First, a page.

For Sale: 2+ Acre Compound Adjacent to Entrance to Track Rock Terrace Complex!
Location: Latitude – 34°52’59.9″N ~ Longitude -83°52’36.8″W
Track Rock Gap Road ~ Blairsville (Union County) Georgia
This is a surprise. A two+ acre terrace containing a comfortable house and outbuildings, directly north of the access trail for the Track Rock Terrace Complex, is for sale. It is directly across the paved county road from the Track Rock petroglyphs. The tract is the only level land close to the terrace complex and so undoubtedly is an archaeological site itself. The dirt road leading into the woods in the lower part of the property is an old wagon road, dating from the 1800s.
As those, who have hiked this archaeological zone know (A) It is very difficult to find parking on weekends in the fall, winter and spring. (B) There is absolutely no mention of this world class archaeological site at any Visitors Center or Chamber of Commerce, even though it should be the premier tourist attraction of the region. (C) In any other developed nation in the WORLD, the Track Rock Archaeological Zone would have long ago been made into a national park. (D) No museum has been built at any of the Native American stone structure sites in the Southeast.
When the public sector behaves in such a myopic manner, the situation creates an opportunity for an enlightened entrepreneur. If you get my gist.
The Track Rock Terrace Complex is identical to Highland Maya terrace complexes in Chiapas State, Mexico, Lake Atitlan, Guatemala and western Belize. One agricultural terrace was radiocarbon dated in 2001. It contained terra preta (biochar) soil and found to have been constructed in 1018 AD. However, potsherds in this soil included Napier Style potsherds, which are known to date from 600 AD to 900 AD.
The People of One Fire was unable to learn the asking price of this property. Contact a Realtor in the Blairsville, GA area or your personal Realtor, to find out more information.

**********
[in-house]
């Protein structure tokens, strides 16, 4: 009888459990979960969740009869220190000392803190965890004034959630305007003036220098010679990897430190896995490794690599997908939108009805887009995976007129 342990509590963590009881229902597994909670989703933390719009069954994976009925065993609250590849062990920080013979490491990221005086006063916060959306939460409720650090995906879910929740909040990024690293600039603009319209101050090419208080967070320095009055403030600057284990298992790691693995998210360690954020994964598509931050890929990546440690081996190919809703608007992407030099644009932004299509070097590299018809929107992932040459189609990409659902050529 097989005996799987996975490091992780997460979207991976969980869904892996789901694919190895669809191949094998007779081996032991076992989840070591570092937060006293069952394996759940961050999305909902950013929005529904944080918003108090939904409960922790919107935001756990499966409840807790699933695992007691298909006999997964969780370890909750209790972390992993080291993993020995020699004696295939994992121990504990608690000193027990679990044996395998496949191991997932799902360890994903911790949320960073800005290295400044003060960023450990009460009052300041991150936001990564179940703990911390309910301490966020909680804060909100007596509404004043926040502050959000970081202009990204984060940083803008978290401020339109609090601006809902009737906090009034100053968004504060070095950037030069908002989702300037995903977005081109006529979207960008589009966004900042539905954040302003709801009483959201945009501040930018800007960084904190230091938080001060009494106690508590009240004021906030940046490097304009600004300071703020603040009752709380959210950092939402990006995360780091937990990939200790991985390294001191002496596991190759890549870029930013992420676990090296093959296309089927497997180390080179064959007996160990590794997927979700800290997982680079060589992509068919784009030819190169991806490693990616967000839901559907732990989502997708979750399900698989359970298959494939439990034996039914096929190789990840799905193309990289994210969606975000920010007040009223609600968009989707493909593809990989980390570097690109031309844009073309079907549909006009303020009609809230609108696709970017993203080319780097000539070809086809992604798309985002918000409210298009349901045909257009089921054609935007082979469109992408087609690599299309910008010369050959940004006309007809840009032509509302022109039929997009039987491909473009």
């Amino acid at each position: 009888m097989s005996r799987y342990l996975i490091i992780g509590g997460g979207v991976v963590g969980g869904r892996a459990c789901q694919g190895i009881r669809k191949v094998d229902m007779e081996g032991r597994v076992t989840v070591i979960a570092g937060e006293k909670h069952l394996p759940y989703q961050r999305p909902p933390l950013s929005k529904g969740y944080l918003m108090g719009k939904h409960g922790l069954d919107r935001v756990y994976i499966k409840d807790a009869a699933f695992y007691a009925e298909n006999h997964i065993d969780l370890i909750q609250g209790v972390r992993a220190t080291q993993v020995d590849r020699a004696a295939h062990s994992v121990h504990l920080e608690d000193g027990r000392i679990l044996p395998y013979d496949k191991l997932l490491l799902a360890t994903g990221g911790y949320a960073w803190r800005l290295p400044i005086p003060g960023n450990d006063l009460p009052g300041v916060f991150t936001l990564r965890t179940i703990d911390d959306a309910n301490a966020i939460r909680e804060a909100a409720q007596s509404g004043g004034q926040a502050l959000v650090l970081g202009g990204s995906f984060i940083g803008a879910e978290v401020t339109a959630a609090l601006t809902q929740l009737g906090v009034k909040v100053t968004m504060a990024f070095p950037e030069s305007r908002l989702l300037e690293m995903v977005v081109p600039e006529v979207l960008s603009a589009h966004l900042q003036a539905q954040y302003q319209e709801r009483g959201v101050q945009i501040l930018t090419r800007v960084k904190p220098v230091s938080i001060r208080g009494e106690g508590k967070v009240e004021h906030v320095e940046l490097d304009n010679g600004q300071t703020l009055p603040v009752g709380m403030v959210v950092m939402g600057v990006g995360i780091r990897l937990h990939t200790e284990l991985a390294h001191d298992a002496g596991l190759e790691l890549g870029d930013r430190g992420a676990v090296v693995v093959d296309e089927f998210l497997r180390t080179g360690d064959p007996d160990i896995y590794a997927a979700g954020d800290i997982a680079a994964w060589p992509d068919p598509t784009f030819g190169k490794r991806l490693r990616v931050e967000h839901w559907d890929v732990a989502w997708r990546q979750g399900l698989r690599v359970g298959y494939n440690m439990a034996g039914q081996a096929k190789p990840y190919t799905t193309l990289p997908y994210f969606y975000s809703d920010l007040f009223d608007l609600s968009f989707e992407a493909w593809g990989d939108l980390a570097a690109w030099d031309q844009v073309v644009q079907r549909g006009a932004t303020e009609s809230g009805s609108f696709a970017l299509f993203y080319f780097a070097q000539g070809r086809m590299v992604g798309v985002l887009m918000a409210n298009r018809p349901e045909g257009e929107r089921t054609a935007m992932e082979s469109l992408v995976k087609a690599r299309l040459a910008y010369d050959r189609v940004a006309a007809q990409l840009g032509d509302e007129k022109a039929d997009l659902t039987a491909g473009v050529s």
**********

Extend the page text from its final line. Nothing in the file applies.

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Richard Thornton is a professional architect, city planner, author and museum exhibit designer-builder. He is today considered one of the nation’s leading experts on the Southeastern Indians. However, that was not always the case. While at Georgia Tech Richard was the first winner of the Barrett Fellowship, which enabled him to study Mesoamerican architecture and culture in Mexico under the auspices of the Institutio Nacional de Antropoligia e Historia. Dr. Roman Piňa-Chan, the famous archaeologist and director of the Museo Nacional de Antropologia, was his fellowship coordinator. For decades afterward, he lectured at universities and professional societies around the Southeast on Mesoamerican architecture, while knowing very little about his own Creek heritage. Then he was hired to carry out projects for the Muscogee-Creek Nation in Oklahoma. The rest is history.Richard is the Tribal Historic Preservation Officer for the KVWETV (Coweta) Creek Tribe and a member of the Perdido Bay Creek Tribe. In 2009 he was the architect for Oklahoma’s Trail of Tears Memorial at Council Oak Park in Tulsa. He is the president of the Apalache Foundation, which is sponsoring research into the advanced indigenous societies of the Lower Southeast.
Latest posts by Richard Thornton (see all)
- Kansas Indians on the Coosa River of Alabama and Georgia - July 23, 2017
- We Danced to Dedicate our Lives to Creator and Our People - July 21, 2017
- Video: Ice Age forest found under the waters off the Alabama coast - July 20, 2017
- The “America Unearthed” garden . . . five years later - July 19, 2017
- Sacred Dances Meet Vital Needs of the Community by Ghost Dancer - July 19, 2017